Going with the Flow

Dave Adventures, Business, Cracked Up (Blog), Creating, Music/Audio 2 Comments

First off, thanks for keeping up with my blog and all the comments and emails I’ve received.

I was kind of putting this together as a bit of a personal journal of my scoring efforts on my latest project.  It’s definitely turned into a bit more than that.  Kind of an educational tool, and from some of the comments I’ve received, a kind of “Composers Anonymous” group as well with others commiserating.

Thanks again!

At The End of the Tunnel…

Also, for those of you checking in regularly – I know it’s been a bit of a stretch since my last post.

The good news is that I actually have a brief slice of time to write this post as I’m proctoring the final exam of my theory class at Ai.

The bad news is that I have quite a load of work to do when I get home tonight.  The deadline is tomorrow afternoon – that light at the end of the tunnel is getting closer…

If all goes as planned, it won’t be a train heading the opposite way.

Workflow

I’ve received a few emails asking about the steps I take to the “fun bits”: actually writing the music to picture.

I’m pretty darn certain that what you’re about to read is in no way an “industry standard”, but it’s what seems to work for me.

This all comes after I’ve imported the picture into Logic, synchronized the SMPTE, chatted with the director about where and when music happens, and have my “orchestra” all set up ready and raring to go!

  1. Marking Up – I’ll insert markers at the start and end points of the cue and then watch the video clip a few times.  I’ll then place subsequent markers at points where I think the music needs to “hit” – either have a beat land or get some sort of emphasis.  Once that’s in place, I make sure that the markers and the picture audio are locked to SMPTE.  If they aren’t then as I change the tempo, the markers and audio will remain fixed to musical time rather than “real” time.
  2. Timing is Everything – With markers in place, I’ll then go through a pass of the clip trying to determine what the base tempo is.  Sometimes this is one tempo and others, it might be multiple changes.  Regardless, I seem to find that there’s an implied tempo in the picture – it could be sourced from the editing (cuts and transitions) pace or action in the picture (movement and speech pace).
    I find that either a rhythm or melody starts forming in my head – usually some sort of rhythm that seems to “fit” to help flesh out a tempo.  I’ll then enable the click on playback and go into the tempo map to adjust the tempo line to that bpm (beats per minute) tempo is.
  3. Shifting Sands – A general tempo is just that – it’s a general guideline.  I’ll shift the beginning of the cue to start on a downbeat and then look for important markers that I think need to be lined up specifically with a musical beat.  Usually, I’ll do incremental changes – a few bpm increase or decrease that’s not noticeable.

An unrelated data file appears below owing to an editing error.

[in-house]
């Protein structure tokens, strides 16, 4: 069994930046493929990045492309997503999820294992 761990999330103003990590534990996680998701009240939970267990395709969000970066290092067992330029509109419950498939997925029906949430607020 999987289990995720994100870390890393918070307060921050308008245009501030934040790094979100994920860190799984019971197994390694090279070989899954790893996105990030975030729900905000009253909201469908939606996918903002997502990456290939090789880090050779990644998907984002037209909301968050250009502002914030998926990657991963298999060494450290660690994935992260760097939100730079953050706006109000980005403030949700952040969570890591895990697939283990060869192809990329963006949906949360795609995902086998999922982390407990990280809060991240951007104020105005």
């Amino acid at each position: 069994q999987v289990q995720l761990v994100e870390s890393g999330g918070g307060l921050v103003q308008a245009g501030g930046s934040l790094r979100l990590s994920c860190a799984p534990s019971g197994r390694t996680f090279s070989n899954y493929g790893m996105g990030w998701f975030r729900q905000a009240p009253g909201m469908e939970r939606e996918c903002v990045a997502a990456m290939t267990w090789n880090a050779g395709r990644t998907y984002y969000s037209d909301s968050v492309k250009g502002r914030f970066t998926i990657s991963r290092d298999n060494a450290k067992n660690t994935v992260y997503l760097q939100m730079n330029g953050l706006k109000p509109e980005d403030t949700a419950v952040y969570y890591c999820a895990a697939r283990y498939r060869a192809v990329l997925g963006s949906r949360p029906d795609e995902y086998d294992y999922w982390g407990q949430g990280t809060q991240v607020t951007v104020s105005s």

There’s no hard and fast rule, but I try and change the tempo starting at the previous main marker that needed to be “hit”.
    When changing tempos, the further you are upstream from a point that needs to be “hit”, the less drastic the change needs to be.
    Sometimes, the cue needs a drastic change in tempo – that’s fine and dandy.  It can be abrupt or on a slope – it’s really to taste.
  4. Player Piano – In my post about the “orchestra” I’m using in this project, I mentioned that I have three tracks that are piano samples in the EXS|24 sampler that I use for sketching things out.
    Once I’m satisfied with the tempo map, I’ll start putting ideas down on the piano tracks.  I usually try and sing or beat out something while I’m watching the film and then try and see what I can work out on the piano.
    I like to keep three tracks open – I’ve found that sometimes I’ll need all three to flesh out melodic, harmonic and rhythmic elements I’m thinking.  Keeping things on three different tracks allows me to easily zero in on specific elements to change things without messing up the other ideas.
    Again, there’s no hard-and-fast rule that I use.  I’ll admit, sometimes I completely struggle with things – it seems as though I’m fighting with my ideas to fit.  Usually those get scrapped after a while and I start again.  Other times, things just seem to fall into place.   I could play through things a bar at a time and use the piano roll to move notes around extensively, but there are other times that  I find that I “nail it” in one take.
  5. I’m with the Band – Once the piano sketch is working for me, I’ll collapse and combine the tracks into one and then bring up a notation view of the track so that I can use that to “perform” the parts.